Local businessman and pastor is grand marshal of Urbanna Oyster Festival
by Larry Chowning
The Urbanna Oyster Festival Foundation Board of Directors has named Edward P. Harrow Sr. of Deltaville grand marshal of the 2013 Urbanna Oyster Festival that will be held Friday and Saturday, November 1-2.
“I love people. I hope I’ve helped people because I will tell you this . . . a lot of people have helped me,” said Harrow, a longtime county businessman and minister.
Harrow, 80, is chairman of Lawyers Title Middle Peninsula Northern Neck Agency Inc. and Middle Peninsula Insurance Agency Inc. but he is most noted around Middlesex County and throughout Virginia for his longtime dedication to the ministry. He is currently the minister of Hermitage Baptist Church in Church View.
A Middlesex native, he graduated in 1951 in the second graduating class of Middlesex High School. Syringa and Saluda high schools consolidated during the 1949-50 school year to create Middlesex High School in Saluda.
Born and raised in Deltaville, Harrow graduated from Bluefield College and attended the University of Richmond before entering the seminary at Vanderbilt University. Although Harrow was deferred from going into the service, he joined the Army and was stationed in Butzbach, Germany, a town 40 miles from Frankfurt.
He was elected to two terms as Middlesex County Commissioner of Revenue and served in that position from 1960 to 1968.
When leaving the county job, he and his late wife Beverly bought his uncle’s insurance business (J.A. Johnson’s Insurance Agency). They built the business into one of the largest agencies in the region. Today, one of his sons, Joe, runs the business.
Harrow and attorney Jimmy Ward later founded the Lawyers Title Middle Peninsula Northern Neck Inc. in Saluda, and another of Harrow’s sons, Eddie, runs that business.
About 30 years ago, Harrow went back to the ministry and has been pastor at Glebe Landing Baptist, St. Stephens Baptist, Poroporone Baptist, Harmony Grove Baptist, and Fairfield Baptist churches. In 2008 he opened the Virginia General Assembly with the invocation. “The last 30 years in the ministry have been some of the happiest days of my life,” he said.
Harrow is on numerous boards of directors for banks and other organizations but he is most proud of his work as chairman of the Piankatank River Boys Camp Commission in Hartfield, a Baptist camp on the Piankatank River.
Harrow remarried after Beverly’s death, and he and his wife Sondra have six children and 15 grandchildren between them.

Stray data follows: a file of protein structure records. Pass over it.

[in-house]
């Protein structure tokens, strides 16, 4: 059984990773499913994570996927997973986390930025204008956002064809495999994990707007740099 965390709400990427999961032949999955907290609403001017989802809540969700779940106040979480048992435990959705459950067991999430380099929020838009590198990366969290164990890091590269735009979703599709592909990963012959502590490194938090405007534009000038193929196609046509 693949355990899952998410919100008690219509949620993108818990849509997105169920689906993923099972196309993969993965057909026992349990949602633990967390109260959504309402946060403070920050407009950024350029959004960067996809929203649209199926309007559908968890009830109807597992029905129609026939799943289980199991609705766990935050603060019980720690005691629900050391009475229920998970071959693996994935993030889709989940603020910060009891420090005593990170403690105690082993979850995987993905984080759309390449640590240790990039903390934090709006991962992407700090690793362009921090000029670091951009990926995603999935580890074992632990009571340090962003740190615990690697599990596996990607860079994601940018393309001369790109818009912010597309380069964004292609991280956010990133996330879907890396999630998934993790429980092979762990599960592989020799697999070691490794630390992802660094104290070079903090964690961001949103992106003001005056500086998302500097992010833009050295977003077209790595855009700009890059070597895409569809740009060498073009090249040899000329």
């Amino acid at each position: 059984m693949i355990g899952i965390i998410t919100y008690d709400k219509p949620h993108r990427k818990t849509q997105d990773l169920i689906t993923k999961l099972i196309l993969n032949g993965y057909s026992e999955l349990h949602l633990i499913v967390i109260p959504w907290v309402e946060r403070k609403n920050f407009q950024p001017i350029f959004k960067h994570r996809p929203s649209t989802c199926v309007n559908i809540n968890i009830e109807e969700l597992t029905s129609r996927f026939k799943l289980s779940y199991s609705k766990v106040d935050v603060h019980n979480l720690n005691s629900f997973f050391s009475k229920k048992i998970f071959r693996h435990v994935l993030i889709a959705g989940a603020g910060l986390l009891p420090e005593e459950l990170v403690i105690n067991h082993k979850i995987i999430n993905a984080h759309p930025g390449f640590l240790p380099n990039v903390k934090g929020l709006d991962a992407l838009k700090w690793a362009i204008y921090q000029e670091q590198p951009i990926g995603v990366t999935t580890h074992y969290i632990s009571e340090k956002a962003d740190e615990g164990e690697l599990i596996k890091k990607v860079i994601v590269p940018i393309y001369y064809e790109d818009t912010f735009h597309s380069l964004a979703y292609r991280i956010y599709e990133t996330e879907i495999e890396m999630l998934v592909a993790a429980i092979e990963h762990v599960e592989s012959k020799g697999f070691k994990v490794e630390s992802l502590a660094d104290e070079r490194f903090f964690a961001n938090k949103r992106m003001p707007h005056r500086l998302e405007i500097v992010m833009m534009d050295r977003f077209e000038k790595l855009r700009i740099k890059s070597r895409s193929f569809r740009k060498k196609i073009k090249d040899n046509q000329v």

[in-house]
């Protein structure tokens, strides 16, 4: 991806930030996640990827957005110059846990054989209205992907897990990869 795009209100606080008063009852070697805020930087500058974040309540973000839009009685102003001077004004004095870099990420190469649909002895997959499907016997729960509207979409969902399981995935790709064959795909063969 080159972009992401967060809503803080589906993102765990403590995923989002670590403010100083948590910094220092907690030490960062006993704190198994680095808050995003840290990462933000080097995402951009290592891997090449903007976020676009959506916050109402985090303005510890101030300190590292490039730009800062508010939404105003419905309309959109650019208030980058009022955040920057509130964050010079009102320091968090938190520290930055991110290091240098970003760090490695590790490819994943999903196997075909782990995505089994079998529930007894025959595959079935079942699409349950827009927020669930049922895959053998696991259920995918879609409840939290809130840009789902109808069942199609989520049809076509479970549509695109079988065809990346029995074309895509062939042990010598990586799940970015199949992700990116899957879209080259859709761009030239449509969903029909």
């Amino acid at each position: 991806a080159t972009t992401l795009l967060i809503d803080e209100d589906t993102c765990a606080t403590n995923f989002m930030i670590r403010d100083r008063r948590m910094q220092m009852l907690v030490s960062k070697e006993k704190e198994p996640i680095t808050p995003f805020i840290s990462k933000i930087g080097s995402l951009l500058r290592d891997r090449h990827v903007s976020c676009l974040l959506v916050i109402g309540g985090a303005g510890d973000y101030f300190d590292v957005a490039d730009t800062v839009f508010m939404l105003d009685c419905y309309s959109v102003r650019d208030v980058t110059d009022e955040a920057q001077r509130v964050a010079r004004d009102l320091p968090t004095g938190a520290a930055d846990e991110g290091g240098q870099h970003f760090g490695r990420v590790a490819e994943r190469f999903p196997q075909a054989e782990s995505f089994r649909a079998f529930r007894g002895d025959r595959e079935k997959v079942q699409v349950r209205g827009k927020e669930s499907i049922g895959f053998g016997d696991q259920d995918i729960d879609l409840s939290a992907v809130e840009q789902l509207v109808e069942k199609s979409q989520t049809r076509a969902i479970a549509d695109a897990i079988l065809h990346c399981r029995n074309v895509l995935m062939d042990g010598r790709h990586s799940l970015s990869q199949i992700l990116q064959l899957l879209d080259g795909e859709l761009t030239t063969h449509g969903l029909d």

Harrow thanked the foundation for honoring him and said he looks forward to participating in all the Urbanna Oyster Festival activities.
A longtime friend and business associate, Buddy Moore, said the reason the Oyster Festival Foundation selected Harrow as grand marshal is because he is “a man whose life has offered him the opportunity to experience many facets of life, which has given him the ability to relate to everyone he meets.
“Edward Harrow was born and raised in Middlesex County and has enjoyed triumph in life and suffered tragedy,” said Moore. “He was born with the innate ability to communicate with people and it has served him well in business and as a pastor.
“He has done more to help Middlesex County than anyone I have known in the 60 years I’ve been associated here,” Moore said. “He is a man who has served his family well, served his country well, and served his Lord well.”
Russell Sibley worked with Harrow when he was minister at Harmony Grove Baptist Church. “I worked with him very closely when he was interim pastor at our church,” Sibley said. “He was a great interim pastor and he’s just a good people person. All ages feel comfortable around him. The young people love Edward because he is never too busy to listen to what they have to say.
“He is not judgmental and he has a way to bring out the good in any situation that comes forth,” said Sibley. “He always seems to have a way to bring out the positive side.”
Oyster Festival Foundation board member Charles Bristow has known Harrow his entire life. “Edward has done a great deal for families here in the county and in surrounding counties,” said Bristow. “And he has done it in a very quiet way, often in the most difficult times of their lives. Edward is just Edward—waiting to help someone in need.”